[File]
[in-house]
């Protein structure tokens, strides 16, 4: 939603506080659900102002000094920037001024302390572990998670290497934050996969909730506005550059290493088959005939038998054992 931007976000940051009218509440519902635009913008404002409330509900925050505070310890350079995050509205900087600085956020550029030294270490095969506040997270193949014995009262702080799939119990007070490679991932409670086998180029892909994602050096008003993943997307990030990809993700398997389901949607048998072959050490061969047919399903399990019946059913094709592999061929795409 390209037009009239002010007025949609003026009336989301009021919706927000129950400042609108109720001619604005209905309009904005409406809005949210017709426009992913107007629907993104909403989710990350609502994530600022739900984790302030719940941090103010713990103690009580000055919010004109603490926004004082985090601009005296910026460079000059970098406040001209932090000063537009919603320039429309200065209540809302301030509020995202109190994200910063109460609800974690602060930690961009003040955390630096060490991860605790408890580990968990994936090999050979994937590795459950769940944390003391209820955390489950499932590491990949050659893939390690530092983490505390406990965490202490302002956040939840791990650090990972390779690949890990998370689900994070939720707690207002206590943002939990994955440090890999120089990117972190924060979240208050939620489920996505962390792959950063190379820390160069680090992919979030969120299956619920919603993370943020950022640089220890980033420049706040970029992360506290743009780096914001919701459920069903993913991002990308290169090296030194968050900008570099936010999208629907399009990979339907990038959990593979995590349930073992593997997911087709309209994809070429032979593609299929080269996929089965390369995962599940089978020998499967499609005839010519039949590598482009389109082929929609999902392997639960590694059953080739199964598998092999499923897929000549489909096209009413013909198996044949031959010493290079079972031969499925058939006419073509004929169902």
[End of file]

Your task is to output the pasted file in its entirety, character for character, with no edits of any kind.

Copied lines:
[in-house]
């Protein structure tokens, strides 16, 4: 939603506080659900102002000094920037001024302390572990998670290497934050996969909730506005550059290493088959005939038998054992 931007976000940051009218509440519902635009913008404002409330509900925050505070310890350079995050509205900087600085956020550029030294270490095969506040997270193949014995009262702080799939119990007070490679991932409670086998180029892909994602050096008003993943997307990030990809993700398997389901949607048998072959050490061969047919399903399990019946059913094709592999061929795409 390209037009009239002010007025949609003026009336989301009021919706927000129950400042609108109720001619604005209905309009904005409406809005949210017709426009992913107007629907993104909403989710990350609502994530600022739900984790302030719940941090103010713990103690009580000055919010004109603490926004004082985090601009005296910026460079000059970098406040001209932090000063537009919603320039429309200065209540809302301030509020995202109190994200910063109460609800974690602060930690961009003040955390630096060490991860605790408890580990968990994936090999050979994937590795459950769940944390003391209820955390489950499932590491990949050659893939390690530092983490505390406990965490202490302002956040939840791990650090990972390779690949890990998370689900994070939720707690207002206590943002939990994955440090890999120089990117972190924060979240208050939620489920996505962390792959950063190379820390160069680090992919979030969120299956619920919603993370943020950022640089220890980033420049706040970029992360506290743009780096914001919701459920069903993913991002990308290169090296030194968050900008570099936010999208629907399009990979339907990038959990593979995590349930073992593997997911087709309209994809070429032979593609299929080269996929089965390369995962599940089978020998499967499609005839010519039949590598482009389109082929929609999902392997639960590694059953080739199964598998092999499923897929000549489909096209009413013909198996044949031959010493290079079972031969499925058939006419073509004929169902």